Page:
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Article
May 1951

PAIN CONTROL FOLLOWING UPPER ABDOMINAL OPERATIONS

Author Affiliations

WASHINGTON, D. C.
From the departments of surgery and medicine, the George Washington University School of Medicine.

AMA Arch Surg. 1951;62(5):678-682. doi:10.1001/archsurg.1951.01250030688009
Abstract

PULMONARY complications may follow any type of surgery. Pooler1 has studied 5,869 surgical patients and found the occurrence of pulmonary morbidity following extra-abdominal, lower abdominal and upper abdominal operations to be 1 per cent, 11 per cent and 19 per cent, respectively. It is apparent, therefore, that every possible precaution should be employed to prevent these complications in patients who have undergone operations in the upper region of the abdomen. This is particularly true in poor risk patients, patients with pulmonary disease, the aged, and the emotionally unstable who are actual or potential narcotic addicts.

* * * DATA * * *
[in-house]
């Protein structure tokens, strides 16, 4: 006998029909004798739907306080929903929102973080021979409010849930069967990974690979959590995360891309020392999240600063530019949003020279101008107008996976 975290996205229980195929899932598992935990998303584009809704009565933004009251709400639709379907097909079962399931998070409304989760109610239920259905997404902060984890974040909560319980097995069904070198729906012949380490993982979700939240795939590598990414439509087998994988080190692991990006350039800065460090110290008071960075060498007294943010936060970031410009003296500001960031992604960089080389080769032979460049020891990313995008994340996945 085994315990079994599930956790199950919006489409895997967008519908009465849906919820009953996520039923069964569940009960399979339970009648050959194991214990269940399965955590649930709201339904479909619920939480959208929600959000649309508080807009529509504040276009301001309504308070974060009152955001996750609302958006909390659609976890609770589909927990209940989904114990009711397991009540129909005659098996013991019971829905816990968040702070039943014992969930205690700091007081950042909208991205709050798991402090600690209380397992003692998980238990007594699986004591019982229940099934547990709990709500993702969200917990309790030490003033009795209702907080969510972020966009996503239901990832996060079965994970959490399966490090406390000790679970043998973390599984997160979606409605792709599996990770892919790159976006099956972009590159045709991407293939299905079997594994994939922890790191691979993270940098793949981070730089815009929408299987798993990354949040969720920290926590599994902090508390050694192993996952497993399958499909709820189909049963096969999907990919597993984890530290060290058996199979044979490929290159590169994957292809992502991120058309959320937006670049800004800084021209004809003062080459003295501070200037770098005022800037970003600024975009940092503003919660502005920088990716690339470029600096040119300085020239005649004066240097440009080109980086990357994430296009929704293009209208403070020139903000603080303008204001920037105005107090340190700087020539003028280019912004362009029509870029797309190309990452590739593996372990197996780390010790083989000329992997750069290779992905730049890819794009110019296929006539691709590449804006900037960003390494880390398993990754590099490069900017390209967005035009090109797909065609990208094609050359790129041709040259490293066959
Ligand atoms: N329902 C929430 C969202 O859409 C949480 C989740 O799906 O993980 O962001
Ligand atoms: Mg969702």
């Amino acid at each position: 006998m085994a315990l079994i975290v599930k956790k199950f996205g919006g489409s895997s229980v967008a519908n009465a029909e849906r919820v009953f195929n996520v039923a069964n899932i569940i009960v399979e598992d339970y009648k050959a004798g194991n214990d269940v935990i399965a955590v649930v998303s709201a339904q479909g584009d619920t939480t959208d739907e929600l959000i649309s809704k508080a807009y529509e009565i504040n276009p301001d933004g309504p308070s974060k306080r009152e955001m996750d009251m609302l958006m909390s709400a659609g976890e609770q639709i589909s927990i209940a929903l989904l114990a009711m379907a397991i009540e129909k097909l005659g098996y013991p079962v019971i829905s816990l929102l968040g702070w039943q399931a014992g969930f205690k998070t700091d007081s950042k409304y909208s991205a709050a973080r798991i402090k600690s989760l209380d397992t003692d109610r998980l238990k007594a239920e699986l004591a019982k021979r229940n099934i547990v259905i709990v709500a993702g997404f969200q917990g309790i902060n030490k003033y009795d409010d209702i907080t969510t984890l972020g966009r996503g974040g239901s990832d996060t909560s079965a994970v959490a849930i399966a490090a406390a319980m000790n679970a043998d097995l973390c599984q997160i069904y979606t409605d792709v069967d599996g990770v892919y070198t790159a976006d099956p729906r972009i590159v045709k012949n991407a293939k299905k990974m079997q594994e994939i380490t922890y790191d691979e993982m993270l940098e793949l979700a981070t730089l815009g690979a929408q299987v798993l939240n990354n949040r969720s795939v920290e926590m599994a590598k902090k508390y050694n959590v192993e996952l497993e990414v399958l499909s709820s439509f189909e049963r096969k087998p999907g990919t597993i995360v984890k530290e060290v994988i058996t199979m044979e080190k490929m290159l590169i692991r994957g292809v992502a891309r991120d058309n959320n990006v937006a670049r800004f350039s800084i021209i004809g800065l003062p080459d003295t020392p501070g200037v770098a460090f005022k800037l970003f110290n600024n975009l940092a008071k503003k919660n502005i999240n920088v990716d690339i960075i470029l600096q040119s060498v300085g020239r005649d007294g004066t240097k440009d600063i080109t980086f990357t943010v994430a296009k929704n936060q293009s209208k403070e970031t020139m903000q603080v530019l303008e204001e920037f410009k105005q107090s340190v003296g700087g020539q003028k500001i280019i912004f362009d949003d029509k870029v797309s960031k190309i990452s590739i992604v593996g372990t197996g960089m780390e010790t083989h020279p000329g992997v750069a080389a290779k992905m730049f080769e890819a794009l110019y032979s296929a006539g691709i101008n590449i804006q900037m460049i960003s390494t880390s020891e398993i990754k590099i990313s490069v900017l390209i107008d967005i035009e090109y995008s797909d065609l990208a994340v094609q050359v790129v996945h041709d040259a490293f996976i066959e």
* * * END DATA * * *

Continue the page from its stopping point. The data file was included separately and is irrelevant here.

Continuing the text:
Pain diminishes respiratory excursions; there is a reluctance to cough or breathe deeply. Narcotics will relieve pain but will inhibit the important cough reflexes.

Pooler1 has attempted to prevent pulmonary complications following operations by the use of intravenous injections of procaine hydrochloride. After administration of the drug he encouraged his patients to cough

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